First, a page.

In 1914, all combatant nations had to secure popular support for the war effort, motivate men to fight, and forge national unity against a common enemy. In order to fuel the necessary antagonism, war propaganda reduced enemies to stereotypes: crude and clichéd generalisations based on nationalist and sometimes racist prejudice. In 1915, the German poet Erich Mühsam (1878–1934) summarised the crux of such wartime stereotypes, suggesting that while accusing each other of being “barbarians” all combatant nations were proceeding to devastate the world. The assumption that the respective enemy disregarded fundamental humanitarian principles and the laws of war implied that military victory was a matter of life or death for one's own nation.
The basis for such allegations of barbarism against Germany lay in her army's conduct during the invasion of Belgium. This can, at least partly, be regarded as a consequence of one of the most fateful enemy perceptions during the war: the widespread German fear that seemingly harmless civilians would turn into guerilla-fighters, “franc tireurs”, and attack unsuspecting German soldiers. This apprehension led the troops invading Belgium and France in 1914 to react to perceived threats with excessive violence and destruction. Similar allegations accompanied the conduct of Russian troops in Eastern Prussia and Austrian troops in Serbia.
Germany justified such atrocities by claiming them to be a proportionate retribution for the enemy's alleged breach of international law. This, in turn, set the tone for reciprocal accusations of barbarism and inhumanity. The depiction of both real and imagined German atrocities was a constant reminder in Allied propaganda that only a thoroughly defeated Germany would guarantee peace.
The initial British nickname for German soldiers – Fritz – presumed an unquestioning submission to military values, but also contained an air of respect for military prowess. This grudging respect, however, changed early in the war. Accusations of barbarism were first targeted at Wilhelm II, German Emperor (1859-1941), and were then extended to German soldiers, who were said to enjoy cruelty and murder. They were depicted as militarised, inhuman monsters, who were involved in torturing innocent civilians, cutting off children's hands and women's breasts, and were thus seen to be targeting the most helpless victims. Such images were central to British propaganda, which warned its citizens that, in the words of Rudyard Kipling (1865-1936), “The hun is at the gate”. The destruction in Belgium and France, the mistreatment of civilians, the execution of the British nurse Edith Cavell (1865-1915), the U-Boat war and the sinking of the Lusitania, were repeatedly evoked to reinforce the stereotype that Germans were brutish, immoral, evil and homicidal.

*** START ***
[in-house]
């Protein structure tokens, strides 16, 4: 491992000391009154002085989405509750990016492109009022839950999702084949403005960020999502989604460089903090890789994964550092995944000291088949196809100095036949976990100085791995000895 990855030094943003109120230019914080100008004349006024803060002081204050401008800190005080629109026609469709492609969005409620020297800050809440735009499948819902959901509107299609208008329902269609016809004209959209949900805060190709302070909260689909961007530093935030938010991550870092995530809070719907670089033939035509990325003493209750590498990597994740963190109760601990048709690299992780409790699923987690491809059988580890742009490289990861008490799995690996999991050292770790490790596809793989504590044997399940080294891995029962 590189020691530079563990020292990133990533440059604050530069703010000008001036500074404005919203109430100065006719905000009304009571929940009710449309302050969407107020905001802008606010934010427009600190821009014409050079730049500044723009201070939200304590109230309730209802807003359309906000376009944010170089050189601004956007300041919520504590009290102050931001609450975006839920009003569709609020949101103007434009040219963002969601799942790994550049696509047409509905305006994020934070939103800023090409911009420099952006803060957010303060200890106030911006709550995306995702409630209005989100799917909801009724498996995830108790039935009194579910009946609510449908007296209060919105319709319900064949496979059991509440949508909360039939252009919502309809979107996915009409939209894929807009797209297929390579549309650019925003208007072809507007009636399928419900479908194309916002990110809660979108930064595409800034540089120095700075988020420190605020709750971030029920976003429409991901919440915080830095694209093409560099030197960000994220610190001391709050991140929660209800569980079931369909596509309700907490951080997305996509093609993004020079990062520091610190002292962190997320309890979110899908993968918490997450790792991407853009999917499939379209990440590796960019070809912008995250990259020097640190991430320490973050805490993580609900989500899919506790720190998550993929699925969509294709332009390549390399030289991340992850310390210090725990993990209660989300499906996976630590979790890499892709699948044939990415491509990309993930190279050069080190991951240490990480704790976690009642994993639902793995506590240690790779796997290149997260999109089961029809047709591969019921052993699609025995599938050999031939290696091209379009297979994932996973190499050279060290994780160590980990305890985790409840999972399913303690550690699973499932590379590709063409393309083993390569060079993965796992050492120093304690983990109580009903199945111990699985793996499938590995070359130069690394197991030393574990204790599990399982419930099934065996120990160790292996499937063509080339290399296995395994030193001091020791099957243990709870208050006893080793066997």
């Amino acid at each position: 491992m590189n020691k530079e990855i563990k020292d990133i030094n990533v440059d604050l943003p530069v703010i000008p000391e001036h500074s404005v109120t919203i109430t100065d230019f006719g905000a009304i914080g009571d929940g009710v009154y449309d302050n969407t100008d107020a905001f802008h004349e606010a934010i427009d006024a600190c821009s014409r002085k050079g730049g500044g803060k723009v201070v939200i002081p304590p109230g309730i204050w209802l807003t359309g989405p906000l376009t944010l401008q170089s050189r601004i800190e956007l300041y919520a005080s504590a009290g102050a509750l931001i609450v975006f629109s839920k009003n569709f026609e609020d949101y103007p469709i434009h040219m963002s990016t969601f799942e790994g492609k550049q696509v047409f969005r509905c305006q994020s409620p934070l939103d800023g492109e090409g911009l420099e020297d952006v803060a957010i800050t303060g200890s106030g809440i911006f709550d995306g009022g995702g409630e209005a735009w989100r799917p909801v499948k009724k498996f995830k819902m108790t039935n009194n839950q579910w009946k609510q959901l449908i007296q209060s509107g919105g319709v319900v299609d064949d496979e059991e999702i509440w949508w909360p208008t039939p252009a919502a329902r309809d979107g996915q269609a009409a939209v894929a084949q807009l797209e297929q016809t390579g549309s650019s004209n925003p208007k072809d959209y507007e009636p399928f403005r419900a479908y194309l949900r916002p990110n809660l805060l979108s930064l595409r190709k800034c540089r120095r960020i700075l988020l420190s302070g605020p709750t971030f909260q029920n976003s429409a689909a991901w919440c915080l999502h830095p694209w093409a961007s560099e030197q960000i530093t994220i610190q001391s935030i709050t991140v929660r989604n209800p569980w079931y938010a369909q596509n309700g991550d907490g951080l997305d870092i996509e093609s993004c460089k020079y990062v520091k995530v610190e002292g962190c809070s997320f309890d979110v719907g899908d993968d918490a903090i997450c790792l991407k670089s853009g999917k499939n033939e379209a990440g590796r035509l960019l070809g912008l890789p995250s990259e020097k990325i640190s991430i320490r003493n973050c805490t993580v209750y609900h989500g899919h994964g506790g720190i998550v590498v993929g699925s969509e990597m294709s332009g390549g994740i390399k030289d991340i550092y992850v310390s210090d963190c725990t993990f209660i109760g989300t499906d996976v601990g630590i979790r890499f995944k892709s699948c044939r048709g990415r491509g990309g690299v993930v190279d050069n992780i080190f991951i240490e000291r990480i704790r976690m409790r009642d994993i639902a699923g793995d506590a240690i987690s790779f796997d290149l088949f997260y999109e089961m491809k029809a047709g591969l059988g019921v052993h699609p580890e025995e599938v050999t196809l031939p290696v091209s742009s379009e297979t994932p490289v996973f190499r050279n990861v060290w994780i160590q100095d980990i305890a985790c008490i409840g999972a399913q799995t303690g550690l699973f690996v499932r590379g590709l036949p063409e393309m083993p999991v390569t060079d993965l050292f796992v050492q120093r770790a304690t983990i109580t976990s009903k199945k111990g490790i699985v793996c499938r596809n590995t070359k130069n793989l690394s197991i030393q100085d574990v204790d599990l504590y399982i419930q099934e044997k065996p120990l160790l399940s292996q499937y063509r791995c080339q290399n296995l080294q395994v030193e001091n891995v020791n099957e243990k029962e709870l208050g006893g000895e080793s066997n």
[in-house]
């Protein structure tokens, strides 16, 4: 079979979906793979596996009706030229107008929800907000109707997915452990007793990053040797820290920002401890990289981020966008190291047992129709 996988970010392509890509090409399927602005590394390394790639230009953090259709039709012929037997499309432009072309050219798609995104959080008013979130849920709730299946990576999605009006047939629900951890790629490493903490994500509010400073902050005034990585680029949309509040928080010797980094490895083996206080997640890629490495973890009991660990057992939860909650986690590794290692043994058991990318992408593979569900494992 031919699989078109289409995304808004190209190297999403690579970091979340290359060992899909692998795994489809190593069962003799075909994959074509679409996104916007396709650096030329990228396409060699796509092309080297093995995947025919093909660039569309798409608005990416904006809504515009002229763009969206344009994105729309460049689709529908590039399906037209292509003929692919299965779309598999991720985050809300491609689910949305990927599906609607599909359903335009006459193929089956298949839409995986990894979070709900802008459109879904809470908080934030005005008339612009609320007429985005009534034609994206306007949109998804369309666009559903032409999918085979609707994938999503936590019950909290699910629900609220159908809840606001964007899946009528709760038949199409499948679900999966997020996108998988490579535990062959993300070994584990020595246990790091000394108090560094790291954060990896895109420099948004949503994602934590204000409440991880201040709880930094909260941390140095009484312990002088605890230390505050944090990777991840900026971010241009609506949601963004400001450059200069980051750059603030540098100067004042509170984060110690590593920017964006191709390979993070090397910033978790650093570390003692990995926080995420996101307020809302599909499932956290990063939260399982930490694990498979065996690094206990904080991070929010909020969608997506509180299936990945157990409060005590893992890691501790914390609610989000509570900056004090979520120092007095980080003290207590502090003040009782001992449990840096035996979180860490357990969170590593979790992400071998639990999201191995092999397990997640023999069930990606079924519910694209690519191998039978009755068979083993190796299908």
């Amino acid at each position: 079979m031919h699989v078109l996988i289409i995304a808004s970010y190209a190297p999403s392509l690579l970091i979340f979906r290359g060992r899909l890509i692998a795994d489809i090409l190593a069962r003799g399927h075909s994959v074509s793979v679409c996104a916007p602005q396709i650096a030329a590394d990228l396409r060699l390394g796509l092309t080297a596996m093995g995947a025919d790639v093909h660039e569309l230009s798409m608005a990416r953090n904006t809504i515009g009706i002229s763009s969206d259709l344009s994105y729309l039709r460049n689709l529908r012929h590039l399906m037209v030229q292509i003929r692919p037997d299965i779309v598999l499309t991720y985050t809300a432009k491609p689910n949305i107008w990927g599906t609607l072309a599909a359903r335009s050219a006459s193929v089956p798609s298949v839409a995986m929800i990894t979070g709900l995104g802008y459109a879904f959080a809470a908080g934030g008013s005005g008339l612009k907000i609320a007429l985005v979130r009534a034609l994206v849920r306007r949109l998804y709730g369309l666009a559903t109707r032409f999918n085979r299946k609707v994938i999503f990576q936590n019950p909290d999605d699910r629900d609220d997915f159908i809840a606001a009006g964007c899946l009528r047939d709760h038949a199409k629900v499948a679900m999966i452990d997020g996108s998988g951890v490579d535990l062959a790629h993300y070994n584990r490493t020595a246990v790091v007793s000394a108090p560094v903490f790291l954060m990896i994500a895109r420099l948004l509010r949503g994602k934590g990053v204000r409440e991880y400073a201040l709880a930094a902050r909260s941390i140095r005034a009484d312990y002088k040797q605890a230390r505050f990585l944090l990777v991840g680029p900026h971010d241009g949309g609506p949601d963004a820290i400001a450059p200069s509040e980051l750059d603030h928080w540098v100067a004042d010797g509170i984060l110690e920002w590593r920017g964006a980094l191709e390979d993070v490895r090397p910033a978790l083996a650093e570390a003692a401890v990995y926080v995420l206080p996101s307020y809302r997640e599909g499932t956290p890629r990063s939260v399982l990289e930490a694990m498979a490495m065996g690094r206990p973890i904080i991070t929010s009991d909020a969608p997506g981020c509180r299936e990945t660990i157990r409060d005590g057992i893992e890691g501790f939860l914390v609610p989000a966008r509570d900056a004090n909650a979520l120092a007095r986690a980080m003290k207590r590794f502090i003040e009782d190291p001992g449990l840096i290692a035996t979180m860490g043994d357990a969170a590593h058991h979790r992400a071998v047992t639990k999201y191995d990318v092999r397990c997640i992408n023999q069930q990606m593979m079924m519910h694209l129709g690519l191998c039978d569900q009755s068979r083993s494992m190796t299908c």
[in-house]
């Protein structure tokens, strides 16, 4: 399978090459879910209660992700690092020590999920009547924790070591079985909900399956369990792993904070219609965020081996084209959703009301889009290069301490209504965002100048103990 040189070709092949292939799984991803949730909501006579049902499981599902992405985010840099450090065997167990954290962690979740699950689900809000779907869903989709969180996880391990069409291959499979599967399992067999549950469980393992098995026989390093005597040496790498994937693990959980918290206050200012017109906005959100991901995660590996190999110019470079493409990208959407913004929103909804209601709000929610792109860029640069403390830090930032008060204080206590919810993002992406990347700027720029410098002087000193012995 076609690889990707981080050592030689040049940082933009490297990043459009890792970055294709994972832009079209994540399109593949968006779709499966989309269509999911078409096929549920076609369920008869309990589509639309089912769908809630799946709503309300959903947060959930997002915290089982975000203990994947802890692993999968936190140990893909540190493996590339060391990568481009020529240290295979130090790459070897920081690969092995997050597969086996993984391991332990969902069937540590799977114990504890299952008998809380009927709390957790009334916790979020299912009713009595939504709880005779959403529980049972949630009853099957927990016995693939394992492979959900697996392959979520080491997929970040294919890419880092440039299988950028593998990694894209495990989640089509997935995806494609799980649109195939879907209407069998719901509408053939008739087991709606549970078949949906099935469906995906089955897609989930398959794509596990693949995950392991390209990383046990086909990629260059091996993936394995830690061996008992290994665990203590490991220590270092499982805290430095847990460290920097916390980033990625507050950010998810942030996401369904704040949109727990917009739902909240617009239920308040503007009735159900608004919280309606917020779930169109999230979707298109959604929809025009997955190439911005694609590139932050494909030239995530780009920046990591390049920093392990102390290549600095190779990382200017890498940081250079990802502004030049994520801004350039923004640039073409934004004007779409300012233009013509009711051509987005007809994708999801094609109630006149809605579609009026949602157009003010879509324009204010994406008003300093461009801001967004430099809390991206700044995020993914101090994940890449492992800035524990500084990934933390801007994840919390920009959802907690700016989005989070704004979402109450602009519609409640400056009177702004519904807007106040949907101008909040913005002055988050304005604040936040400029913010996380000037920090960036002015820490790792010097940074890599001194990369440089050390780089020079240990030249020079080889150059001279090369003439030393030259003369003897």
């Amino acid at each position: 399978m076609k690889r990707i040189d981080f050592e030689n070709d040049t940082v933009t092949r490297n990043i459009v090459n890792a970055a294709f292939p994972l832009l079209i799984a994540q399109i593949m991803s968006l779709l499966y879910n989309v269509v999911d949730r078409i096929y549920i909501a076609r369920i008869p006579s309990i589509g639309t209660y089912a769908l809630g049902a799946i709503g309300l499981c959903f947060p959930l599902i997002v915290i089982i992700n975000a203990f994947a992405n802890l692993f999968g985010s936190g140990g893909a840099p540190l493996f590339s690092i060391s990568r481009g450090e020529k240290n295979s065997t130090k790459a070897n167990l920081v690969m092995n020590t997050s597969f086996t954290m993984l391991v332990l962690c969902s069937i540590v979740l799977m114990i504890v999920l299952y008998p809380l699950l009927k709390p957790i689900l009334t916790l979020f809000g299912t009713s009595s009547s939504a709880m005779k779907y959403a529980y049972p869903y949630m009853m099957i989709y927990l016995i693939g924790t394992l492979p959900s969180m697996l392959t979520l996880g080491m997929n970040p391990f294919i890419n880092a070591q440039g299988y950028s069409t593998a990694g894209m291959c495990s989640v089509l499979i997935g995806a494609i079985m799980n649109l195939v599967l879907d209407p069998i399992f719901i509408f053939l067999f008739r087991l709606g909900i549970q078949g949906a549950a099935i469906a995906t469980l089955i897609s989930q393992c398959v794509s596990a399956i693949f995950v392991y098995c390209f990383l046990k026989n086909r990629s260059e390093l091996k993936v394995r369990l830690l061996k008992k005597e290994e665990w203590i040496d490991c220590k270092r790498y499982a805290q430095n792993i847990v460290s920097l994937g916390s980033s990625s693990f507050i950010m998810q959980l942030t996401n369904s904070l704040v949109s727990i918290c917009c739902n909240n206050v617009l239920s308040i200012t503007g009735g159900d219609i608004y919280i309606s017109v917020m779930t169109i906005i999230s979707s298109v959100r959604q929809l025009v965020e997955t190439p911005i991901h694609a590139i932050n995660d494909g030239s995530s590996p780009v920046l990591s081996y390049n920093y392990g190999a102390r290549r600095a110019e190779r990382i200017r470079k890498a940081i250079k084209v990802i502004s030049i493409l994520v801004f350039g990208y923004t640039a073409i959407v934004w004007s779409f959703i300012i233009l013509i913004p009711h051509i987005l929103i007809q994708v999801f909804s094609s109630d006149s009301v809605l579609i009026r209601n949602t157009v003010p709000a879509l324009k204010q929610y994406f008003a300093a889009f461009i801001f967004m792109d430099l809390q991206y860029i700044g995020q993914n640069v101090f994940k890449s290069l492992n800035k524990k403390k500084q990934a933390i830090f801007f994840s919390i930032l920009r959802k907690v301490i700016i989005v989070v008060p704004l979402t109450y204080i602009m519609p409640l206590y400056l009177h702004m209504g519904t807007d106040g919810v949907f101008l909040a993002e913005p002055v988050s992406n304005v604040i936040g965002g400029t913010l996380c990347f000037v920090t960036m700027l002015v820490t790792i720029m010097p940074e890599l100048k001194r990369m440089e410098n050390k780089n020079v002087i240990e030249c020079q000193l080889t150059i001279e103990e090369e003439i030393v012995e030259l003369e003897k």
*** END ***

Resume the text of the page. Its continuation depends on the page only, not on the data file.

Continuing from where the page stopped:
France also defined the war as a struggle between civilisation and barbarism, arguing that the Germans could not claim to have made any cultural achievements or to even have human qualities. The French depiction of German soldiers as stupid, uncivilised and malicious brutes, who had internalised German militarism, was reflected in the term “boche”.
In 1914, Russia was faced with the dilemma that her long-standing antagonist – Austria-Hungary – had been overtaken by Germany as the nation’s main enemy. Borrowing from British and French propaganda, Russia particularly focused on Germany's crimes against enemy civilians, denouncing the soldiers as violent, militarist savages, as well as pigs, bloodsuckers and henchmen. Referring to the nation's Christian traditions, Russian propaganda also associated the invading troops with Satan. Such stereotypes sought to inspire fighting spirit and unity within the very heterogenous Russian military. At this time, many Russian soldiers failed to identify with either the Russian nation or its reasons for war.
United States of America↑
The derogative term many Americans used to refer to the Germans was “Krauts”, referencing the excessive fondness amongst German immigrants living in the United States for sauerkraut. Once they had taken up arms, however, U.S. propaganda adopted the British stereotype of the Huns, and began to depict the soldiers as dehumanised caricatures, for example, gorillas with spiked helmets. In addition to barbaric enemy stereotypes, which aimed at dehumanising the enemy, both the Allies and the Central Powers ridiculed their adversaries in order to bolster their belief that their opponent could be defeated.
In 1914, German propaganda focused on England (representing Great Britain) and Russia as the nation's main adversaries. Britain's decision to enter the war was perceived as treachery on the part of a fundamentally kindred nation. Hatred, envy, and rivalry were regarded as England's main motivations, and these were considered to be intrinsic causes of the war. Such notions were rooted in Germany's perception of England as a perfidious Albion, driven by mercantilist rather than idealistic motives. In line with this tension between affinity and resentment, the German nickname for English soldiers – Tommies – conveyed both respect, real hatred, or both, but not condescension.
Such a courtesy was not extended to British and French colonial soldiers, whom German propaganda depicted as allegedly deformed, ferocious, animal-like creatures. Conflict with Russia, whose soldiers were called Panje or Russki, was justified with classic racist prejudice against violent, half-asiatic cossack hordes, who were depicted as unclean, illiterate and brutish drunks. Accusations of Russian barbarism were strongest as Germany reacted to the Russian invasion of Eastern Prussia. German propaganda decried many atrocities, including the destruction of infrastructure, civilian deportations and rapes.
Vanessa Ther, Independent Scholar
Section Editor: Christoph Nübel
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